Bernbeck et al v. Morfeld et al

Filing 37

MEMORANDUM AND ORDER - Defendants' motions to dismiss (Filing Nos. 14 and 16 ) are denied as moot. Defendant Morfeld's motion to dismiss the plaintiffs' amended complaint (Filing No. 28 ) is denied. Defendant Morfeld shall file a responsive pleading within 14 days of the date of this order. Ordered by Chief Judge Joseph F. Bataillon. (JAB)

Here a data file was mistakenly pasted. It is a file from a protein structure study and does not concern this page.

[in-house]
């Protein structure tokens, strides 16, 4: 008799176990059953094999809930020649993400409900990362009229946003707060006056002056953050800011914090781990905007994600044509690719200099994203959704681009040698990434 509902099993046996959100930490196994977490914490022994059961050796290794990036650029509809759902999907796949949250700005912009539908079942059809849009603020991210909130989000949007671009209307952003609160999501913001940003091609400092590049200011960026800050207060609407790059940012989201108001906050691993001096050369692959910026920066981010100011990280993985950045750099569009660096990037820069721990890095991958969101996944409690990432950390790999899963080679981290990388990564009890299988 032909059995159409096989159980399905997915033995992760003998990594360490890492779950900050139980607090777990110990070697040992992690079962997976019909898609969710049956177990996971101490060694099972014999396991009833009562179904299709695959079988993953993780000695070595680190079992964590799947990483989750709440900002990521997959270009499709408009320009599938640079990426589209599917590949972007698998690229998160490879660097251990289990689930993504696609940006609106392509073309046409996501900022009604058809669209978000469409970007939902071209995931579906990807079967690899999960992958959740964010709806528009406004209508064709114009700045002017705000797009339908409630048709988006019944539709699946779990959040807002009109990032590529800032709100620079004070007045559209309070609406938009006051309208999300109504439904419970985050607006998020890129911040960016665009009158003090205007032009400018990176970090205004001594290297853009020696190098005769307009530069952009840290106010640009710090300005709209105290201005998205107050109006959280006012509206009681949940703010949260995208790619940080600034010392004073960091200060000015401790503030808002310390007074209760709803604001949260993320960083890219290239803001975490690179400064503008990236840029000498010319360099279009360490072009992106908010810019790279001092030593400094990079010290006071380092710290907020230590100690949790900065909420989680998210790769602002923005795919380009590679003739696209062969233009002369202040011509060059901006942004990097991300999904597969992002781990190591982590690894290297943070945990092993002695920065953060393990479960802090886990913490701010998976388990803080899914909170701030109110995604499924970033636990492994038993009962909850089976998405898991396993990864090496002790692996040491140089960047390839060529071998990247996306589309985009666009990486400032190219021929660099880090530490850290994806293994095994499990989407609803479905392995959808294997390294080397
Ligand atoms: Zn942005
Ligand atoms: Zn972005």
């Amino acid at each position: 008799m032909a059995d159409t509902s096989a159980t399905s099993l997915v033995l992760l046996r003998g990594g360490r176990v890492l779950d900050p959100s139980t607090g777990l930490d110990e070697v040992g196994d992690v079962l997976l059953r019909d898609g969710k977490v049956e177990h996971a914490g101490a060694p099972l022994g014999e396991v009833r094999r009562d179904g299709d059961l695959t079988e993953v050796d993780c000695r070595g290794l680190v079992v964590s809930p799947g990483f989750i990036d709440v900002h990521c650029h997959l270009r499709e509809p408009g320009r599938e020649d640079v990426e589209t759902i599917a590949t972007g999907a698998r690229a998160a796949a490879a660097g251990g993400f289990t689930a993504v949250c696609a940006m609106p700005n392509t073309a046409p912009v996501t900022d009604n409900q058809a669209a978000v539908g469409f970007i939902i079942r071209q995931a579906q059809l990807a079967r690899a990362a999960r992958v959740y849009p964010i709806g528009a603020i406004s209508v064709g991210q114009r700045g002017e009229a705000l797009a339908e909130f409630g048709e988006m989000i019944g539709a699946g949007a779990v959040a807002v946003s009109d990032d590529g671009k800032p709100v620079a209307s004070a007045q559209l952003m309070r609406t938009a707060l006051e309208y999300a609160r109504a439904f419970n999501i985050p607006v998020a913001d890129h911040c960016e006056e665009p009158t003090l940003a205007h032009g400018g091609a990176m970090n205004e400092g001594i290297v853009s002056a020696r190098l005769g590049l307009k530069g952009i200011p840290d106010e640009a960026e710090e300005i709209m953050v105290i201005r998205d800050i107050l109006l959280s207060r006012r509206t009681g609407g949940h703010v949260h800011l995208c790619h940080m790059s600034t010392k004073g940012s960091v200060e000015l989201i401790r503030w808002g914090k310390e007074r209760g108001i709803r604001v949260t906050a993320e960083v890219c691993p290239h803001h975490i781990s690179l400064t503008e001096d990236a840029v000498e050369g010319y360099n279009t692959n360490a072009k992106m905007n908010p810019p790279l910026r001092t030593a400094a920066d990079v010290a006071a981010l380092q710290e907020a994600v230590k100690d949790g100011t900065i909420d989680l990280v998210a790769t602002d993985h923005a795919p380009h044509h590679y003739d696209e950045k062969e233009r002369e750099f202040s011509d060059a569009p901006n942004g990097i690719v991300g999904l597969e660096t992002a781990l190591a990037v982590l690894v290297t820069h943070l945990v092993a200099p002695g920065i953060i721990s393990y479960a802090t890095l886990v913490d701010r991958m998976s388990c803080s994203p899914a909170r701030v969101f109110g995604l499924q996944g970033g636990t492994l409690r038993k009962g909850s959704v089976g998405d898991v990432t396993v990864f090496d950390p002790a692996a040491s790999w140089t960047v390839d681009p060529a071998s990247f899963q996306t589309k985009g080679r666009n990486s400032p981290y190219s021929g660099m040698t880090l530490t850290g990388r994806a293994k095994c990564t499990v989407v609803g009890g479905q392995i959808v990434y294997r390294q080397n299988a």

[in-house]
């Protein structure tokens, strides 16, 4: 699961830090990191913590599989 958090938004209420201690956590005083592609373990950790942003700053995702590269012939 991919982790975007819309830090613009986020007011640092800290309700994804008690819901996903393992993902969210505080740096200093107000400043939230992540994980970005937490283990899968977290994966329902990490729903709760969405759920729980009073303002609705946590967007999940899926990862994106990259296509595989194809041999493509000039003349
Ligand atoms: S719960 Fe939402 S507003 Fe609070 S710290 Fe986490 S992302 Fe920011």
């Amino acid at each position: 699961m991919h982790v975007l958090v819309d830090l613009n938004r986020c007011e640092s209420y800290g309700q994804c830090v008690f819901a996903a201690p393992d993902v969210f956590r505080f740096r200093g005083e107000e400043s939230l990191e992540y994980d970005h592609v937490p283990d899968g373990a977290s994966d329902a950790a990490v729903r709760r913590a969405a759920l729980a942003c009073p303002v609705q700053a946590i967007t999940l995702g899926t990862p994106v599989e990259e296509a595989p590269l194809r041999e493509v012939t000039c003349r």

Download PDF